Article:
Linux app support is coming to Chrome OS starting with the Pixelbook
For much of Chrome OS’ early history, the operating system was seen as a glorified web browser. As the OS has matured, that view has become unwarranted: Chrome OS has since added offline capability and Android app support to significantly expand its feature set. Google’s next big step is to entice developers by introducing Linux app support, available in preview form on the Google Pixelbook.
Chromebooks are excellent machines for people on a budget, and the growing app support thanks to Android apps and Progressive Web Apps means that most users sacrifice little when moving from a comparable Microsoft Windows or macOS laptop. For developers, however, Chrome OS doesn’t offer tools like Visual Studio, Firebase, Google Cloud SDK, or Android Studio, making a Chromebook a hard sell. High-end Chromebooks like the Google Pixelbook are certainly capable of handling development while on-the-go, but the software support just hasn’t been there.
Enterprising developers have used Crouton to install GNU/Linux distributions, but this requires a level of technical know-how that is off-putting to many people. In addition, Crouton isn’t a perfect solution as you might encounter annoying bugs that require equally annoying workarounds. Lastly, enabling Crouton requires switching to Developer Mode, which means losing security measures such as Verified Boot. But that will change in the future thanks to Google’s work on containers.
Linux apps on Chrome OS
Linux app support will be possible thanks to containerization. The integration will be far more seamless than running a GNU/Linux distribution via chroot: You can start Linux apps from the Launcher with a mouse click, move windows around, and open files directly from apps. The app window theme will even be based on a modified version of the Adapta Gtk theme, a beautiful Material Design-inspired theme. You’ll have access to the wide range of popular developer tools available on most GNU/Linux distributions, which Google hopes will convince developers to start developing on a Chromebook and not an Apple MacBook or Microsoft Surface. And for those of you who are familiar with desktop Linux, you won’t have to change how you install new apps: Installation via apt-get in the command line or downloading tarballs should all work.
Linux app support on Chrome OS is internally called “Crostini” by Google, and we’ve tracked it extensively in the past few weeks. Some Chromebook owners on the latest Dev or Canary channels may have noticed a new menu item for Linux apps in Settings: That’s for Crostini, and while it only works on the Google Pixelbook, Google promises to bring support for other Chromebooks in the future. Google wants to make sure that Crostini works well enough before a wider rollout, and by testing it on a smaller user base first (ie. Pixelbook owners daring enough to run their machines on the Dev or Canary channel) they’ll be able to stamp out as many bugs as possible.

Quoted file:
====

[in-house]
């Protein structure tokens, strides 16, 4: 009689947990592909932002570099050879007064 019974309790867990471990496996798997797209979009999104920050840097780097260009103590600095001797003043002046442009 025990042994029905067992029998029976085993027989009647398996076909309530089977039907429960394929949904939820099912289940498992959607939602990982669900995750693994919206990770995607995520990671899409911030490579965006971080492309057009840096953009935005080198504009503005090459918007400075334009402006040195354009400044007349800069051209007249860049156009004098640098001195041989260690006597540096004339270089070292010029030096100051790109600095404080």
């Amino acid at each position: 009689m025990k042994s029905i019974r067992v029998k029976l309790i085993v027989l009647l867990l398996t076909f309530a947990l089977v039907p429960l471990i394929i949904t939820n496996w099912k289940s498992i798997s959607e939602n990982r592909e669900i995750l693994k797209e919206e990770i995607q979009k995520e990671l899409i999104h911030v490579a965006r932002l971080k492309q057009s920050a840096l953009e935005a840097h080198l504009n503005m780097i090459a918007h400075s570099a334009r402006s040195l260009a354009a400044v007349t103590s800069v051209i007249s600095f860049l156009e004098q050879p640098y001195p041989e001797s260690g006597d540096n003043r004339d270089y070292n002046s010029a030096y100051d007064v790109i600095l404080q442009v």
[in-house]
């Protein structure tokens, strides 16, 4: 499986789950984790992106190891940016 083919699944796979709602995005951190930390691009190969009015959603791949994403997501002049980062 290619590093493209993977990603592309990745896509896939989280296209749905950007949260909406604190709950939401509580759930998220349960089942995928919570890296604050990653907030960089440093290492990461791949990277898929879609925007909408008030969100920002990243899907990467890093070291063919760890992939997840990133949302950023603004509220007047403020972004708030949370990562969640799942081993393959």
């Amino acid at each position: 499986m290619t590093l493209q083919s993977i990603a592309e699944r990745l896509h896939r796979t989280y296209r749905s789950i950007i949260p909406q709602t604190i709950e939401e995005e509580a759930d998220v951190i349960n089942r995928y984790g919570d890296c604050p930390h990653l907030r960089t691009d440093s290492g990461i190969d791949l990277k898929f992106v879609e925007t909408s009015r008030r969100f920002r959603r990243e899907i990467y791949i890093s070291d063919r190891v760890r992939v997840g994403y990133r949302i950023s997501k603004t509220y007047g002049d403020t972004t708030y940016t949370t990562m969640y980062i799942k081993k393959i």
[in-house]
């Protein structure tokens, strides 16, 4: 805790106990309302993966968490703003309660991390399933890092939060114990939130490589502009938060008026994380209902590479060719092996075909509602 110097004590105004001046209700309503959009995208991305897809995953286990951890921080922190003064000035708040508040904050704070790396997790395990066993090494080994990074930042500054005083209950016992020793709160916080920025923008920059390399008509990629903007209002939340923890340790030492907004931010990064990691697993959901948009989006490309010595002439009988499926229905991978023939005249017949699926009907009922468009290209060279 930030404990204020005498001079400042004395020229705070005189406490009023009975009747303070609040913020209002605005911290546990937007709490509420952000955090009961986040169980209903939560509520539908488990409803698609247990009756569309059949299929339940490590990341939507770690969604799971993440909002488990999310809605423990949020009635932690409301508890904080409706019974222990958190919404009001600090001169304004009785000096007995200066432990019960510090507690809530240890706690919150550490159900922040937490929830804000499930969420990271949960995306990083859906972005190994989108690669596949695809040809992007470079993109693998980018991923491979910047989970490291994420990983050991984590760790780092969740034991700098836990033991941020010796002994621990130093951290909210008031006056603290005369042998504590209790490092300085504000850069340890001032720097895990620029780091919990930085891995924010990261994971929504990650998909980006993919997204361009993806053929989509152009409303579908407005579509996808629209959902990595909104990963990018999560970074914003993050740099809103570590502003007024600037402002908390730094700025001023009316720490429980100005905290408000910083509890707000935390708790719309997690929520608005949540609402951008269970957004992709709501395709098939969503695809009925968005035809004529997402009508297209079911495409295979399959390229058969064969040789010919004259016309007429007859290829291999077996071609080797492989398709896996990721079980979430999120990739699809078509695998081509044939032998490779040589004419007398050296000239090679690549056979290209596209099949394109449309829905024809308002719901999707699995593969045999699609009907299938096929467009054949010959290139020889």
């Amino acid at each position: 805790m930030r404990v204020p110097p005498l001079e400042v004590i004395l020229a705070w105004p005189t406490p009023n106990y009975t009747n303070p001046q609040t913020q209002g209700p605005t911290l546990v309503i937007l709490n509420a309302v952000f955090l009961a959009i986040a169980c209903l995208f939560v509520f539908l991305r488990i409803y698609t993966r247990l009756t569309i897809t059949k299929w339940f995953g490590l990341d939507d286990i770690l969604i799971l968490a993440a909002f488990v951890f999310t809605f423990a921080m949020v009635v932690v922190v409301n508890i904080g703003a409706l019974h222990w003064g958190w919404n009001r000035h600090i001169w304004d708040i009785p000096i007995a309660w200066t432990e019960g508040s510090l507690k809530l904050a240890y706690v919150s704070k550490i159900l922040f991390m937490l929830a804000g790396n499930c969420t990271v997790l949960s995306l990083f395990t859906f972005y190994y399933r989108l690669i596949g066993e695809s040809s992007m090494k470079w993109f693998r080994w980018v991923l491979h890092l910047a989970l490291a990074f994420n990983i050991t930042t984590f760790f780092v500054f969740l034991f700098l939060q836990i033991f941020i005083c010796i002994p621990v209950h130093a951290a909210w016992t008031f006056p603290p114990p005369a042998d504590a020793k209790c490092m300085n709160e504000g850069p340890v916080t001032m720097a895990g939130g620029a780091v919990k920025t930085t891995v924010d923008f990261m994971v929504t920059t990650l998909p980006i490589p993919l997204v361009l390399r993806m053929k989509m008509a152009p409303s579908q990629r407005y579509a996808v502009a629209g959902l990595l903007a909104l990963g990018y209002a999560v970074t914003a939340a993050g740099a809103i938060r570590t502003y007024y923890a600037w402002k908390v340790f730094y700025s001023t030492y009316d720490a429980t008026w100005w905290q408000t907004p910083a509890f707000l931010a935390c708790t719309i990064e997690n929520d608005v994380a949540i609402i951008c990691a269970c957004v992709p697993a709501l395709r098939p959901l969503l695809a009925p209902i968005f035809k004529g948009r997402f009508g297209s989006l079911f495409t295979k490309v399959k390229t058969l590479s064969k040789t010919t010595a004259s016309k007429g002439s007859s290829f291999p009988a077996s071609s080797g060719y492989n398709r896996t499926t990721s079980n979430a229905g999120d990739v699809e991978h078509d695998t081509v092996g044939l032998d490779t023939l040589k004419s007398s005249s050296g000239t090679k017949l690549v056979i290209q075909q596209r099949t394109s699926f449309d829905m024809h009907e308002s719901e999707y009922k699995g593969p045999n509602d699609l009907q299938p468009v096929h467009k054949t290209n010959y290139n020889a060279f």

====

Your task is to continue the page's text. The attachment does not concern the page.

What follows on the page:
But don’t expect Crostini to roll out to every Chromebook on the market. According to Kan Liu, director of product management for Chrome OS, Linux app support requires Linux kernel 4.4 and above due to the underlying technology that Crostini takes advantage of. And currently, GPU acceleration isn’t available, so those of you who are looking to game on your Chromebook are out of luck. As discovered by our very own Kieran Miyamoto and confirmed by Mr. Liu, however, GPU acceleration support is coming later this year.
For now, the team wants to focus on the needs of developers. If you’ve eyed a Pixelbook recently, then now’s a good time to jump in. You can also wait a bit as other Chromebook manufacturers are working on high-end Pixelbook competitors. Investing in a Pixelbook or other Chromebook either now or in the future is a good idea anyway given the rapid expansion of Chrome OS in recent years.
Developing for a rapidly growing Chromebook user base
Google’s Chrome OS is a juggernaut in the education sector. According to NPD, Chromebooks drove nearly one-quarter of all notebooks sales during Black Friday week in 2017. Furthermore, twice as many Chromebooks were sold in 2017 compared to 2016. Tablets running the operating system are coming soon, and that’s thanks to interest in the form factor from schools. As the operating system becomes more touch-friendly, there’s growing demand for apps designed for touchscreen Chrome OS devices.
Take the popular Evernote note-taking app as an example. In a case study, the company claims that, after implementing the low latency stylus API for touchscreen handwriting, Pixelbook users spent 4x as much time in the app compared to the average user. Another note-taking app called Squid also saw great success by optimizing for Chrome OS: Chromebooks accounted for 7% of their overall user base in the last 30 days but made up 21% of their revenue.
Chrome OS is highly valued for its speed, simplicity, and security. It’s an operating system that developers often recommend their non-technologically savvy friends and family use to make their lives easier. But the operating system doesn’t offer much to convince developers themselves to actually migrate to the ecosystem. Adding Linux app support to the OS is a major step forward to meet that goal.